as soon as pan of chicken is covered...
Make the Meat Balls
:

  1. Cut breast meat in large chunks
  2. Put meat in the food processor, and grind fine.
    [NOTE: I did the meat in the food processor because pounded meat would have a finer texture than ground meat]
  3. Put pureed meat in a bowl, and mix with murri, sesame oil (or olive oil), cumin, coriander, cinnamon.
    [NOTE: I based the meatballs on various other meatball recipes in same cookbook.]

Continue cooking

  1. Periodically turn chicken in pot, to keep it covered with liquid, stirring sauce so it doesn't burn.
  2. Occasionally wiggle joints. When they feel loose, test chicken meat for doneness by piercing a meaty, fleshy spot with a small sharp knife. It's done when the juice from piercing the chicken is clear - not strongly pink.

  3. At this point, form the chicken breast puree into meat balls using less than a tablespoon of meat for each one.
  4. Carefully place meatballs in pot around the chicken. I did this one or two at a time, as i made them.
  5. Cook about 10-15 minutes until done, gently stirring occasionally.

  6. While the meatballs are cooking with the chicken, separate the eggs, putting the whites into a bowl.
  7. Keeping the yolks whole, i left each yolk in its half shell, and left the half shells in their egg carton until i needed them.

  8. Combine whites in a medium sized bowl.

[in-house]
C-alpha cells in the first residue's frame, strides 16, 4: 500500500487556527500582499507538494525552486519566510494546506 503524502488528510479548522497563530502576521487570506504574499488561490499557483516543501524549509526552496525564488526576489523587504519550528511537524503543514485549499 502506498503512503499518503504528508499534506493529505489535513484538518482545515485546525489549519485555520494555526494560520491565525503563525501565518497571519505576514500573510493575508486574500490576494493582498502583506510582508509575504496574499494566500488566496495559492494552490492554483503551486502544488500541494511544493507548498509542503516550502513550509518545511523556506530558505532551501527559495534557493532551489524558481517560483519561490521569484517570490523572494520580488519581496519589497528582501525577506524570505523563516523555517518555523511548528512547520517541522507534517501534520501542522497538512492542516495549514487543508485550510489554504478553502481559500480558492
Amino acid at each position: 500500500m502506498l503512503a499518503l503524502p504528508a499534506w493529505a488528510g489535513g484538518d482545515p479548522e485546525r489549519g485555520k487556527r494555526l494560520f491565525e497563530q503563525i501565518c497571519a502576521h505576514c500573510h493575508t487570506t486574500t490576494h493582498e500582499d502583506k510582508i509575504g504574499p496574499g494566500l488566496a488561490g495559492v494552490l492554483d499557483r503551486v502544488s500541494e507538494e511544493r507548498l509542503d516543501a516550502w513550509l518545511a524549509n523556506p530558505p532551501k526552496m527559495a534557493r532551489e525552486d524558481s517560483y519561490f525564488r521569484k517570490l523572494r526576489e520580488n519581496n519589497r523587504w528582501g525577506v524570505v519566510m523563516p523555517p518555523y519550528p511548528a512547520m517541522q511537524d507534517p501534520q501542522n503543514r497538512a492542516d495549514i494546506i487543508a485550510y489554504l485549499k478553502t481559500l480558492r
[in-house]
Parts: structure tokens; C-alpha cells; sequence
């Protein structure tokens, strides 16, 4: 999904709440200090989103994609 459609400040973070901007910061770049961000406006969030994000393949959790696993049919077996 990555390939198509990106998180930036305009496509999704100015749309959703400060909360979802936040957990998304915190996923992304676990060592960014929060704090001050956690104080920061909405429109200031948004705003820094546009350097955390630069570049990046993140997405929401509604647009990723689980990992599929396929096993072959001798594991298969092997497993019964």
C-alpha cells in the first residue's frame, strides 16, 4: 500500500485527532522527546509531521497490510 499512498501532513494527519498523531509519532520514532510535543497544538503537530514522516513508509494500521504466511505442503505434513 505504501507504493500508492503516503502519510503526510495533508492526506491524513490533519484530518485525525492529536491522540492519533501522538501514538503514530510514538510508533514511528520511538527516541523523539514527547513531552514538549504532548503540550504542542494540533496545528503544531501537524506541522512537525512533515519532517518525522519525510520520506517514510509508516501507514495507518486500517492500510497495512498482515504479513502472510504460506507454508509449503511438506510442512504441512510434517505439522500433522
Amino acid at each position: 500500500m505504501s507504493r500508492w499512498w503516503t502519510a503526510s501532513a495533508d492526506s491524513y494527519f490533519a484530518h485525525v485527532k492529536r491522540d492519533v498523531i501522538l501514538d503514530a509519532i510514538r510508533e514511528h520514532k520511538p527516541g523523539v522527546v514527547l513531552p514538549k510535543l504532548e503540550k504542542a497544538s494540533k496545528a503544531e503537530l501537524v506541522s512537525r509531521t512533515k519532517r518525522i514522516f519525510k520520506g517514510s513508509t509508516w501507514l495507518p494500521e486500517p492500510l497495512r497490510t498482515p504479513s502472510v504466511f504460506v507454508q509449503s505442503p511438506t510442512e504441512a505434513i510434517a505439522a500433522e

9. Grind saffron to powder with a pestle in a small mortar (little white ceramic ones work well)
  10. Mix saffron into egg whites.
  11. I rinsed the mortar with a tiny amount of water to get out all the saffron and added it to egg whites
  12. Add ground walnuts to the egg whites.
  13. Beat egg white-walnut mix until well blended.

  14. Slip the egg yolks one at a time into the pot around the chicken - do this gently so as not to break the yolks.
  15. Cover pot slightly and let cook about 5 minutes.

  16. Remove lid and pour walnut mix over the top of the chicken and yolks.
  17. Put the lid on the pot and let cook for another 5 minutes.

  18. Remove pot from fire.
  19. Do NOT transfer to a serving dish, so as not to disturb all the various layers. Serve right in the cooking pot with a little cinnamon and pepper sprinkled on top.

Bread was eaten more often than rice, although rice was grown in the Iberian Peninsula in Arab-controled areas. If you can find Moroccan bread, try that. If not, a dense artisanal bread (a boule) would be good. Or eat it with rice, or even couscous, if you prefer.